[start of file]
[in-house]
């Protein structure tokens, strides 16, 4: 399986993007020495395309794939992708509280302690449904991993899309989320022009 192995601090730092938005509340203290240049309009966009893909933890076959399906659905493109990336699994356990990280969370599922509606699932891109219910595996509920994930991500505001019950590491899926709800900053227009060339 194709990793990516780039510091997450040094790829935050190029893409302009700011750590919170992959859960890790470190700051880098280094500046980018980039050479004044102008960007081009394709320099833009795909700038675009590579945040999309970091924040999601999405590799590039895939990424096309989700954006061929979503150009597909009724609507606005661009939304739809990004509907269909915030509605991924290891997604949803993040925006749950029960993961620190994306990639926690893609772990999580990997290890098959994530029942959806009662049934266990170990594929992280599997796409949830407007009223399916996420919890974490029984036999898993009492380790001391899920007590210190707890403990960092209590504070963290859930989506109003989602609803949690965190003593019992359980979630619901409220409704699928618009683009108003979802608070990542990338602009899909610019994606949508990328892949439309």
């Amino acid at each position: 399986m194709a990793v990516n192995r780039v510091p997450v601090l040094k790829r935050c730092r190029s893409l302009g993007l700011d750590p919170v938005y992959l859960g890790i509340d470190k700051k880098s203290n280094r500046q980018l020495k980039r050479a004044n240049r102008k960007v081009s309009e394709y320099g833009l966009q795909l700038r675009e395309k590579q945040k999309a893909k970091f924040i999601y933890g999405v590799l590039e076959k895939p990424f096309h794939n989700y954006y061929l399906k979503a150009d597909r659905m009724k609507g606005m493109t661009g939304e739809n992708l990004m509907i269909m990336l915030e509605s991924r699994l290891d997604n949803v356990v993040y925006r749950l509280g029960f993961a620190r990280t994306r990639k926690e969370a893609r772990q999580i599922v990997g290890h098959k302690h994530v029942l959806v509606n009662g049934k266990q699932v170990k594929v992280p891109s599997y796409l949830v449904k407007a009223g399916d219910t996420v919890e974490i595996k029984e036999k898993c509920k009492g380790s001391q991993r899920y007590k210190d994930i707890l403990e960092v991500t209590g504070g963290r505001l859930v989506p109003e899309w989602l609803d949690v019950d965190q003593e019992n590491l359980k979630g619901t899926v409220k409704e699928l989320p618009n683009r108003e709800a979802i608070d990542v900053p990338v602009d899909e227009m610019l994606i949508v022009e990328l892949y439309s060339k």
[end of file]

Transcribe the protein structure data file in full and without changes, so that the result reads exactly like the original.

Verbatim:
[in-house]
């Protein structure tokens, strides 16, 4: 399986993007020495395309794939992708509280302690449904991993899309989320022009 192995601090730092938005509340203290240049309009966009893909933890076959399906659905493109990336699994356990990280969370599922509606699932891109219910595996509920994930991500505001019950590491899926709800900053227009060339 194709990793990516780039510091997450040094790829935050190029893409302009700011750590919170992959859960890790470190700051880098280094500046980018980039050479004044102008960007081009394709320099833009795909700038675009590579945040999309970091924040999601999405590799590039895939990424096309989700954006061929979503150009597909009724609507606005661009939304739809990004509907269909915030509605991924290891997604949803993040925006749950029960993961620190994306990639926690893609772990999580990997290890098959994530029942959806009662049934266990170990594929992280599997796409949830407007009223399916996420919890974490029984036999898993009492380790001391899920007590210190707890403990960092209590504070963290859930989506109003989602609803949690965190003593019992359980979630619901409220409704699928618009683009108003979802608070990542990338602009899909610019994606949508990328892949439309």
């Amino acid at each position: 399986m194709a990793v990516n192995r780039v510091p997450v601090l040094k790829r935050c730092r190029s893409l302009g993007l700011d750590p919170v938005y992959l859960g890790i509340d470190k700051k880098s203290n280094r500046q980018l020495k980039r050479a004044n240049r102008k960007v081009s309009e394709y320099g833009l966009q795909l700038r675009e395309k590579q945040k999309a893909k970091f924040i999601y933890g999405v590799l590039e076959k895939p990424f096309h794939n989700y954006y061929l399906k979503a150009d597909r659905m009724k609507g606005m493109t661009g939304e739809n992708l990004m509907i269909m990336l915030e509605s991924r699994l290891d997604n949803v356990v993040y925006r749950l509280g029960f993961a620190r990280t994306r990639k926690e969370a893609r772990q999580i599922v990997g290890h098959k302690h994530v029942l959806v509606n009662g049934k266990q699932v170990k594929v992280p891109s599997y796409l949830v449904k407007a009223g399916d219910t996420v919890e974490i595996k029984e036999k898993c509920k009492g380790s001391q991993r899920y007590k210190d994930i707890l403990e960092v991500t209590g504070g963290r505001l859930v989506p109003e899309w989602l609803d949690v019950d965190q003593e019992n590491l359980k979630g619901t899926v409220k409704e699928l989320p618009n683009r108003e709800a979802i608070d990542v900053p990338v602009d899909e227009m610019l994606i949508v022009e990328l892949y439309s060339k």